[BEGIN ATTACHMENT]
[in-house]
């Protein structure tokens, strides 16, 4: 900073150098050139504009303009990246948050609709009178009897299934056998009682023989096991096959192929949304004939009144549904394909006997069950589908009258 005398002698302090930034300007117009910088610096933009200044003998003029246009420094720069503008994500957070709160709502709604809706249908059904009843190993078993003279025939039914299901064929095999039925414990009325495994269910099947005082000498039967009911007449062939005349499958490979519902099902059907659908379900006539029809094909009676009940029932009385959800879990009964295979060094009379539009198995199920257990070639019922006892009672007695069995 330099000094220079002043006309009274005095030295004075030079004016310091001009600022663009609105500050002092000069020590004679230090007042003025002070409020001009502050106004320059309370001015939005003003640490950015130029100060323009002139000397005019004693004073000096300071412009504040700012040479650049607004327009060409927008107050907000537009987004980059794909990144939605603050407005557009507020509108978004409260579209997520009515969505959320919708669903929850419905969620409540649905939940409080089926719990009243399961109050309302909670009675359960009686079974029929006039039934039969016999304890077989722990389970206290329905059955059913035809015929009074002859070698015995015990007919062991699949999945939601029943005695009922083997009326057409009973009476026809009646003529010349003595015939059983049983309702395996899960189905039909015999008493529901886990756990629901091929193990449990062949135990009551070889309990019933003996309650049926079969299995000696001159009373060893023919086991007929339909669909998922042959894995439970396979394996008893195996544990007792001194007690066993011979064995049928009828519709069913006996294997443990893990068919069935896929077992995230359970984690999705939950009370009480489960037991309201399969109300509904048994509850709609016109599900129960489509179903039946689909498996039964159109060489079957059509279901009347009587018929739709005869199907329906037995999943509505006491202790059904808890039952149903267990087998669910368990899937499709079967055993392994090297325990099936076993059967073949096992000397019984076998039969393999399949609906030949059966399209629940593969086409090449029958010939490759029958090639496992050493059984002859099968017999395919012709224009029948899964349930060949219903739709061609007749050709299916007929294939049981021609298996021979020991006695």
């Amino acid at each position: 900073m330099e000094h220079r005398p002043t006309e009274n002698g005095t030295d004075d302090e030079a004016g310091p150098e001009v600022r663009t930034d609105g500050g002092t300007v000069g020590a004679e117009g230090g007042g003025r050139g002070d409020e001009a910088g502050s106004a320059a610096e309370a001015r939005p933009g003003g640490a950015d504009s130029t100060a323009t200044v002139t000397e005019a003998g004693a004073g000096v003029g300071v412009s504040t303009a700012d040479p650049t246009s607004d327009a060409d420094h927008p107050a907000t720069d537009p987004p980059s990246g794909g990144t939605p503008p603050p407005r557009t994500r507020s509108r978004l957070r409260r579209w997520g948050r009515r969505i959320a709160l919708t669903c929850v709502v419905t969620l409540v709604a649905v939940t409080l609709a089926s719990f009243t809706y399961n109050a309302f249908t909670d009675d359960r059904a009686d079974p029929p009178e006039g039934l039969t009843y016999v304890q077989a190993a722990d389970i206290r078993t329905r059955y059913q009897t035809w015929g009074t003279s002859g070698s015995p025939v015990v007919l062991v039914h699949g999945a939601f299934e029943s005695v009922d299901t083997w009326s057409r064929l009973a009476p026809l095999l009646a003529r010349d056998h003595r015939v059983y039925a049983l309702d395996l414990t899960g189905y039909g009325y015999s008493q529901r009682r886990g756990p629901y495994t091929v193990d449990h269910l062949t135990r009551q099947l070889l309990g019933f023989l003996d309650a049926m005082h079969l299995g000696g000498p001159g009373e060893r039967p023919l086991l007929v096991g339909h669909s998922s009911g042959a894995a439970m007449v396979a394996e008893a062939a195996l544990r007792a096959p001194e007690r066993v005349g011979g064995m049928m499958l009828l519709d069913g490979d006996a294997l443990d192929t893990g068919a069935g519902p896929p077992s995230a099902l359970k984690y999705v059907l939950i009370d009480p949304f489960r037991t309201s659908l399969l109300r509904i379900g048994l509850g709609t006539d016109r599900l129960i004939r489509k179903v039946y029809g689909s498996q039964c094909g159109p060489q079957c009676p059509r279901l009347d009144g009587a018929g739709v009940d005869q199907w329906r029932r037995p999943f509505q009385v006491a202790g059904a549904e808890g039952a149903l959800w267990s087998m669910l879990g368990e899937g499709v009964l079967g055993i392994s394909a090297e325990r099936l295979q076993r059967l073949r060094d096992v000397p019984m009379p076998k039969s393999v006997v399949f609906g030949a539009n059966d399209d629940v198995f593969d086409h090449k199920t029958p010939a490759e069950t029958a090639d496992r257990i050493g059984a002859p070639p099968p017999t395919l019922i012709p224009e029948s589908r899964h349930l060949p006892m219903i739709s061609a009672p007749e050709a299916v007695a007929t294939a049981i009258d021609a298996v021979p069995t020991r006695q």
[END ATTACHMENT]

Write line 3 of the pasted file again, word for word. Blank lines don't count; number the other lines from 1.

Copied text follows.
């Amino acid at each position: 900073m330099e000094h220079r005398p002043t006309e009274n002698g005095t030295d004075d302090e030079a004016g310091p150098e001009v600022r663009t930034d609105g500050g002092t300007v000069g020590a004679e117009g230090g007042g003025r050139g002070d409020e001009a910088g502050s106004a320059a610096e309370a001015r939005p933009g003003g640490a950015d504009s130029t100060a323009t200044v002139t000397e005019a003998g004693a004073g000096v003029g300071v412009s504040t303009a700012d040479p650049t246009s607004d327009a060409d420094h927008p107050a907000t720069d537009p987004p980059s990246g794909g990144t939605p503008p603050p407005r557009t994500r507020s509108r978004l957070r409260r579209w997520g948050r009515r969505i959320a709160l919708t669903c929850v709502v419905t969620l409540v709604a649905v939940t409080l609709a089926s719990f009243t809706y399961n109050a309302f249908t909670d009675d359960r059904a009686d079974p029929p009178e006039g039934l039969t009843y016999v304890q077989a190993a722990d389970i206290r078993t329905r059955y059913q009897t035809w015929g009074t003279s002859g070698s015995p025939v015990v007919l062991v039914h699949g999945a939601f299934e029943s005695v009922d299901t083997w009326s057409r064929l009973a009476p026809l095999l009646a003529r010349d056998h003595r015939v059983y039925a049983l309702d395996l414990t899960g189905y039909g009325y015999s008493q529901r009682r886990g756990p629901y495994t091929v193990d449990h269910l062949t135990r009551q099947l070889l309990g019933f023989l003996d309650a049926m005082h079969l299995g000696g000498p001159g009373e060893r039967p023919l086991l007929v096991g339909h669909s998922s009911g042959a894995a439970m007449v396979a394996e008893a062939a195996l544990r007792a096959p001194e007690r066993v005349g011979g064995m049928m499958l009828l519709d069913g490979d006996a294997l443990d192929t893990g068919a069935g519902p896929p077992s995230a099902l359970k984690y999705v059907l939950i009370d009480p949304f489960r037991t309201s659908l399969l109300r509904i379900g048994l509850g709609t006539d016109r599900l129960i004939r489509k179903v039946y029809g689909s498996q039964c094909g159109p060489q079957c009676p059509r279901l009347d009144g009587a018929g739709v009940d005869q199907w329906r029932r037995p999943f509505q009385v006491a202790g059904a549904e808890g039952a149903l959800w267990s087998m669910l879990g368990e899937g499709v009964l079967g055993i392994s394909a090297e325990r099936l295979q076993r059967l073949r060094d096992v000397p019984m009379p076998k039969s393999v006997v399949f609906g030949a539009n059966d399209d629940v198995f593969d086409h090449k199920t029958p010939a490759e069950t029958a090639d496992r257990i050493g059984a002859p070639p099968p017999t395919l019922i012709p224009e029948s589908r899964h349930l060949p006892m219903i739709s061609a009672p007749e050709a299916v007695a007929t294939a049981i009258d021609a298996v021979p069995t020991r006695q």